Updates and Upcoming

Moving to Chicago this Spring!

I'm very pleased to announce that I've started a three-year post-doc in the Goldin-Meadow Laboratory at the University of Chicago. I'll be contributing to the lab's on-going research on the role of gesture in math learning.

Sign Language and Linguistics 19(1) now available!

Our paper, "Taking meaning in hand: Iconic motivations in two-handed signs", has been published! We won the Sign Language Linguistics Society's "Best Student Poster" prize when we presented this work at TISLR 2013. We argue that two-handed signs exhibit common types of iconic motivation, cross-linguistically.

Teaching in 2017

I'm teaching "Introduction to the Study of Language" and "Sign Language and its Culture" in UC San Diego's Linguistics Department this quarter, Winter 2017. I'm also team-teaching "Sign Language Linguistics" with Carol Padden at the 2017 Linguistic Institute at the University of Kentucky this Summer.

Research Interests and Selected Publications

I'm a linguist interested in language variation and change, and my areas of specialization are morphology, sign language structure, and construction grammar.

Morphology is the study of systematic relationships among the words of any human language, including the co-variation of form and meaning that can be observed among the signs of sign languages. I study the emergence, organization, and extension of these patterned relationships:

Lepic, Ryan, Carl Börstell, Gal Belsitzman, and Wendy Sandler. (2016). Taking meaning in hand: Iconic motivations in two-handed signs. Sign Language and Linguistics, 19(1), 37-81. [link to publisher]

Lepic, Ryan. (2016). Lexical blends and lexical patterns in English and in American Sign Language. Online Proceedings of the 10th Mediterranean Morphology Meeting. [link to proceedings] [download paper]

Namboodiripad, Savithry, Daniel Lenzen, Ryan Lepic, and Tessa Verhoef. (2016). Measuring conventionalization in the manual modality. The Journal of Language Evolution 1(2), 109-118. [link to publisher] [download paper]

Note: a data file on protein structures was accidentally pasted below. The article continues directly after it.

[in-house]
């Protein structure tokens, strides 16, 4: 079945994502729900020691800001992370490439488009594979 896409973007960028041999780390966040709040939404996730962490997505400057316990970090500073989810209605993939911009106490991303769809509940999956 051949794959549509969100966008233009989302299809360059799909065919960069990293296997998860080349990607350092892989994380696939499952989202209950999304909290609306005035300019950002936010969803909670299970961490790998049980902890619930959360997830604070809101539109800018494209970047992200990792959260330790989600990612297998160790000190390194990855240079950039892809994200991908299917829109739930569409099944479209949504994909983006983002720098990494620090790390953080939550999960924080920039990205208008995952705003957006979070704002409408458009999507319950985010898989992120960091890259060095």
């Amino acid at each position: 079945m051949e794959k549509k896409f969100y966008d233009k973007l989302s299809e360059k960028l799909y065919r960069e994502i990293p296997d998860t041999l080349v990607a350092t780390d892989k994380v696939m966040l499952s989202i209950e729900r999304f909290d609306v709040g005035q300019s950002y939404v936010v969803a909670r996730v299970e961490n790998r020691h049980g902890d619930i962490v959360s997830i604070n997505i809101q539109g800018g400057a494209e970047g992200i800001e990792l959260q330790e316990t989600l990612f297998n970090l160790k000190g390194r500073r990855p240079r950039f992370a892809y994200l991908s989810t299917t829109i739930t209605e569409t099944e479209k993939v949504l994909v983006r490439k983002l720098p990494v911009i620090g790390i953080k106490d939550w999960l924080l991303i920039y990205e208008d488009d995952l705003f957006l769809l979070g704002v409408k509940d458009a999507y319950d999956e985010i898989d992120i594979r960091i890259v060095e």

Lepic, Ryan. (2016). The great ASL compound hoax. Proceedings of the 11th High Desert Linguistics Society Conference. [link to proceedings] [download paper]

Lepic, Ryan. (2015). Motivation in morphology: Lexical patterns in ASL and English (Doctoral dissertation). ProQuest Dissertations and Theses. [link to publisher] [download dissertation]

If you've made it this far and are looking for more, you might also want to check out my references on my Google Scholar profile!


Sign Language and its Culture. Taught Winter 2017 at UC San Diego

Sign languages hold important lessons for linguistics. This class provides an introduction to the linguistics of American Sign Language as well as the history and culture of the community it belongs to.

Introduction to the Study of Language. Taught Winter 2016, Fall 2016, and Winter 2017 at UC San Diego.

Linguists study language scientifically. This class teaches how to challenge misconceptions about linguistics and about individual languages, and how to describe real-world language data using standard linguistic techniques.

Morphology. Taught Spring 2016 at UC San Diego.

Morphology is the study of word-internal structure. This class focuses on how to analyze morphologial patterns in a diverse sample of languages, and how to contrast competing theoretical perspectives on morphological analysis.

Graduate Teaching Assistantships at UC San Diego.

I was a TA in Sixth College's Culture, Art, and Technology writing program (2008-2010). I was a TA for a number of Linguistics courses, including Syntax, Sociolinguistics, and Languages and Cultures of America (2010-2015). I was also the TA mentor for the Warren College Freshman Year Experience program (2014-2016).

Get in Touch

If you'd like to contact me, please email my first initial (r) and last name (lepic) at ucsd dot edu. Otherwise, you can check out my web presence at the following links:

Just for Fun